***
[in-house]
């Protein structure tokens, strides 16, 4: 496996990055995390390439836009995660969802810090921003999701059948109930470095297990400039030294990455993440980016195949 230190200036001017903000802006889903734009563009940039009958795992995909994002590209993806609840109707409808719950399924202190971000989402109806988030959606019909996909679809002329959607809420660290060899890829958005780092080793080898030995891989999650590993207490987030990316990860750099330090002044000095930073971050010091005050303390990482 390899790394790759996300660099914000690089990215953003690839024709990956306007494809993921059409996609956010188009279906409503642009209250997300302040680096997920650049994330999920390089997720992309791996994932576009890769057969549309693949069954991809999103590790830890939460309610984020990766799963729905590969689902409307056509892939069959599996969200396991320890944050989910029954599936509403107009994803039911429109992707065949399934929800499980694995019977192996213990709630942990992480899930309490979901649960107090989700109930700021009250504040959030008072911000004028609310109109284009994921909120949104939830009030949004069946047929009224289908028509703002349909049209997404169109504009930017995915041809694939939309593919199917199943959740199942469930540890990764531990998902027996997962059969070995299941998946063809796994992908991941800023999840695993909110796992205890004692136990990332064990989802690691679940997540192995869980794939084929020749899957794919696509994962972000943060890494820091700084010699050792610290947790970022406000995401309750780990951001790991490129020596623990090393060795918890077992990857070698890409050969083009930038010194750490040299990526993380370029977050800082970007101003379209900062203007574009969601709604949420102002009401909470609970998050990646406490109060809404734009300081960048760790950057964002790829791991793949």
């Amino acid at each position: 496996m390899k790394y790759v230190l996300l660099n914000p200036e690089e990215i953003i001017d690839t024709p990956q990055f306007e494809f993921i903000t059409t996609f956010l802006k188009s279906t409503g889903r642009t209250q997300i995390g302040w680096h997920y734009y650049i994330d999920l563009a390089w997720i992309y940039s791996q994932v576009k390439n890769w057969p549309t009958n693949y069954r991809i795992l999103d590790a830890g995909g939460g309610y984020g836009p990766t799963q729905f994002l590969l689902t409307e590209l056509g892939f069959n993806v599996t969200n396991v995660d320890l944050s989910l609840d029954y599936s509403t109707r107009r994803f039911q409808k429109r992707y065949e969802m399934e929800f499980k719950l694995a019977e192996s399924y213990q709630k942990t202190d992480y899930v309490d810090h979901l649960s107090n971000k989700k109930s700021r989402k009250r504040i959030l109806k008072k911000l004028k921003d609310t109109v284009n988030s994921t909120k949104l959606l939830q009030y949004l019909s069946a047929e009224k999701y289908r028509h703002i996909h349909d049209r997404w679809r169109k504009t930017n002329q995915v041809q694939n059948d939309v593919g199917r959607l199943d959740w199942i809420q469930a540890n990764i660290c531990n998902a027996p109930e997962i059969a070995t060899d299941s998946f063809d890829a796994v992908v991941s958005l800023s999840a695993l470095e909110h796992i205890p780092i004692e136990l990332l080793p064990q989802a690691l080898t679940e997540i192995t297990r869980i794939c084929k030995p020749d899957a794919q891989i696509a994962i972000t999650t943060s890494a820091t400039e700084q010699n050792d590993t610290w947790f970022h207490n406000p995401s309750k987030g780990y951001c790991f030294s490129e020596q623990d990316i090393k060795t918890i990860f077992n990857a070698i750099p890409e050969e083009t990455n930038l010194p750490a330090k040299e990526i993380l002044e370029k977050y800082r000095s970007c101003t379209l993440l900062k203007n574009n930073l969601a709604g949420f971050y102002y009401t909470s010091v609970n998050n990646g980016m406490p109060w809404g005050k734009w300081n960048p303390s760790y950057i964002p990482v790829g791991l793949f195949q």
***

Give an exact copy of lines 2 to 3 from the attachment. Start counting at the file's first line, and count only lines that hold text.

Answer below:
């Protein structure tokens, strides 16, 4: 496996990055995390390439836009995660969802810090921003999701059948109930470095297990400039030294990455993440980016195949 230190200036001017903000802006889903734009563009940039009958795992995909994002590209993806609840109707409808719950399924202190971000989402109806988030959606019909996909679809002329959607809420660290060899890829958005780092080793080898030995891989999650590993207490987030990316990860750099330090002044000095930073971050010091005050303390990482 390899790394790759996300660099914000690089990215953003690839024709990956306007494809993921059409996609956010188009279906409503642009209250997300302040680096997920650049994330999920390089997720992309791996994932576009890769057969549309693949069954991809999103590790830890939460309610984020990766799963729905590969689902409307056509892939069959599996969200396991320890944050989910029954599936509403107009994803039911429109992707065949399934929800499980694995019977192996213990709630942990992480899930309490979901649960107090989700109930700021009250504040959030008072911000004028609310109109284009994921909120949104939830009030949004069946047929009224289908028509703002349909049209997404169109504009930017995915041809694939939309593919199917199943959740199942469930540890990764531990998902027996997962059969070995299941998946063809796994992908991941800023999840695993909110796992205890004692136990990332064990989802690691679940997540192995869980794939084929020749899957794919696509994962972000943060890494820091700084010699050792610290947790970022406000995401309750780990951001790991490129020596623990090393060795918890077992990857070698890409050969083009930038010194750490040299990526993380370029977050800082970007101003379209900062203007574009969601709604949420102002009401909470609970998050990646406490109060809404734009300081960048760790950057964002790829791991793949």
């Amino acid at each position: 496996m390899k790394y790759v230190l996300l660099n914000p200036e690089e990215i953003i001017d690839t024709p990956q990055f306007e494809f993921i903000t059409t996609f956010l802006k188009s279906t409503g889903r642009t209250q997300i995390g302040w680096h997920y734009y650049i994330d999920l563009a390089w997720i992309y940039s791996q994932v576009k390439n890769w057969p549309t009958n693949y069954r991809i795992l999103d590790a830890g995909g939460g309610y984020g836009p990766t799963q729905f994002l590969l689902t409307e590209l056509g892939f069959n993806v599996t969200n396991v995660d320890l944050s989910l609840d029954y599936s509403t109707r107009r994803f039911q409808k429109r992707y065949e969802m399934e929800f499980k719950l694995a019977e192996s399924y213990q709630k942990t202190d992480y899930v309490d810090h979901l649960s107090n971000k989700k109930s700021r989402k009250r504040i959030l109806k008072k911000l004028k921003d609310t109109v284009n988030s994921t909120k949104l959606l939830q009030y949004l019909s069946a047929e009224k999701y289908r028509h703002i996909h349909d049209r997404w679809r169109k504009t930017n002329q995915v041809q694939n059948d939309v593919g199917r959607l199943d959740w199942i809420q469930a540890n990764i660290c531990n998902a027996p109930e997962i059969a070995t060899d299941s998946f063809d890829a796994v992908v991941s958005l800023s999840a695993l470095e909110h796992i205890p780092i004692e136990l990332l080793p064990q989802a690691l080898t679940e997540i192995t297990r869980i794939c084929k030995p020749d899957a794919q891989i696509a994962i972000t999650t943060s890494a820091t400039e700084q010699n050792d590993t610290w947790f970022h207490n406000p995401s309750k987030g780990y951001c790991f030294s490129e020596q623990d990316i090393k060795t918890i990860f077992n990857a070698i750099p890409e050969e083009t990455n930038l010194p750490a330090k040299e990526i993380l002044e370029k977050y800082r000095s970007c101003t379209l993440l900062k203007n574009n930073l969601a709604g949420f971050y102002y009401t909470s010091v609970n998050n990646g980016m406490p109060w809404g005050k734009w300081n960048p303390s760790y950057i964002p990482v790829g791991l793949f195949q």